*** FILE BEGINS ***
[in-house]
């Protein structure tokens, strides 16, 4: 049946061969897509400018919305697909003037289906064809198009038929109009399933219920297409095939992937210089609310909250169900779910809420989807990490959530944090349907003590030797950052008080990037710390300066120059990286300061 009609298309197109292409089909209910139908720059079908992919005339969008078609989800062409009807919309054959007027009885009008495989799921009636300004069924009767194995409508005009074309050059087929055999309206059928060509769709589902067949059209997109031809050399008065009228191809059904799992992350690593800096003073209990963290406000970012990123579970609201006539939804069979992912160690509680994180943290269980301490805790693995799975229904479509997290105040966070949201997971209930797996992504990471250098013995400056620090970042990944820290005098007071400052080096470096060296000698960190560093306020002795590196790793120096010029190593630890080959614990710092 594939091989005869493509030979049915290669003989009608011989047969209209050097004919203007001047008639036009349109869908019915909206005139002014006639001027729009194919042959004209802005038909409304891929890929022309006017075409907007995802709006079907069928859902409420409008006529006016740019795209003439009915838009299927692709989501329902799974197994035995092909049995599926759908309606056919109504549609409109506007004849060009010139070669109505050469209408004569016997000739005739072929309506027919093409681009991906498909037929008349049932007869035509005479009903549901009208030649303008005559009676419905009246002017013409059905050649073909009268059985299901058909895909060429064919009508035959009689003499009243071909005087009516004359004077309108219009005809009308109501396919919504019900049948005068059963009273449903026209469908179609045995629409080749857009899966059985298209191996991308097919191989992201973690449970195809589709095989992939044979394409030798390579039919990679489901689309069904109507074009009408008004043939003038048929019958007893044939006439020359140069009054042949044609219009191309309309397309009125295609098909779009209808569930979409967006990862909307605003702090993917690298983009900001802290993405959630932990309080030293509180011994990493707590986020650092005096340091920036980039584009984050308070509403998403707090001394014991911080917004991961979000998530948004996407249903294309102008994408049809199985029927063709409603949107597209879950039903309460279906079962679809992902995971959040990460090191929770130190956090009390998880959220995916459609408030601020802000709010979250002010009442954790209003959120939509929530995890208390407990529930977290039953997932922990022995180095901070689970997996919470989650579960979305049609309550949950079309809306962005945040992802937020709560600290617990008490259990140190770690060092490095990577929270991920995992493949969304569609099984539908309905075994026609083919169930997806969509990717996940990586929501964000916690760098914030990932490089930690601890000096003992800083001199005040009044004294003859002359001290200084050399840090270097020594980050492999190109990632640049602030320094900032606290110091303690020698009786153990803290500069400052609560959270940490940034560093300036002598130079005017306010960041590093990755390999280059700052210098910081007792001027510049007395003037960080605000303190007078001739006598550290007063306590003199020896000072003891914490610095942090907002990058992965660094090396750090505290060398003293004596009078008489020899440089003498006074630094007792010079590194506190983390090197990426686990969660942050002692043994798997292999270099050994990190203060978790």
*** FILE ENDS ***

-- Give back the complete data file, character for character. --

[in-house]
């Protein structure tokens, strides 16, 4: 049946061969897509400018919305697909003037289906064809198009038929109009399933219920297409095939992937210089609310909250169900779910809420989807990490959530944090349907003590030797950052008080990037710390300066120059990286300061 009609298309197109292409089909209910139908720059079908992919005339969008078609989800062409009807919309054959007027009885009008495989799921009636300004069924009767194995409508005009074309050059087929055999309206059928060509769709589902067949059209997109031809050399008065009228191809059904799992992350690593800096003073209990963290406000970012990123579970609201006539939804069979992912160690509680994180943290269980301490805790693995799975229904479509997290105040966070949201997971209930797996992504990471250098013995400056620090970042990944820290005098007071400052080096470096060296000698960190560093306020002795590196790793120096010029190593630890080959614990710092 594939091989005869493509030979049915290669003989009608011989047969209209050097004919203007001047008639036009349109869908019915909206005139002014006639001027729009194919042959004209802005038909409304891929890929022309006017075409907007995802709006079907069928859902409420409008006529006016740019795209003439009915838009299927692709989501329902799974197994035995092909049995599926759908309606056919109504549609409109506007004849060009010139070669109505050469209408004569016997000739005739072929309506027919093409681009991906498909037929008349049932007869035509005479009903549901009208030649303008005559009676419905009246002017013409059905050649073909009268059985299901058909895909060429064919009508035959009689003499009243071909005087009516004359004077309108219009005809009308109501396919919504019900049948005068059963009273449903026209469908179609045995629409080749857009899966059985298209191996991308097919191989992201973690449970195809589709095989992939044979394409030798390579039919990679489901689309069904109507074009009408008004043939003038048929019958007893044939006439020359140069009054042949044609219009191309309309397309009125295609098909779009209808569930979409967006990862909307605003702090993917690298983009900001802290993405959630932990309080030293509180011994990493707590986020650092005096340091920036980039584009984050308070509403998403707090001394014991911080917004991961979000998530948004996407249903294309102008994408049809199985029927063709409603949107597209879950039903309460279906079962679809992902995971959040990460090191929770130190956090009390998880959220995916459609408030601020802000709010979250002010009442954790209003959120939509929530995890208390407990529930977290039953997932922990022995180095901070689970997996919470989650579960979305049609309550949950079309809306962005945040992802937020709560600290617990008490259990140190770690060092490095990577929270991920995992493949969304569609099984539908309905075994026609083919169930997806969509990717996940990586929501964000916690760098914030990932490089930690601890000096003992800083001199005040009044004294003859002359001290200084050399840090270097020594980050492999190109990632640049602030320094900032606290110091303690020698009786153990803290500069400052609560959270940490940034560093300036002598130079005017306010960041590093990755390999280059700052210098910081007792001027510049007395003037960080605000303190007078001739006598550290007063306590003199020896000072003891914490610095942090907002990058992965660094090396750090505290060398003293004596009078008489020899440089003498006074630094007792010079590194506190983390090197990426686990969660942050002692043994798997292999270099050994990190203060978790």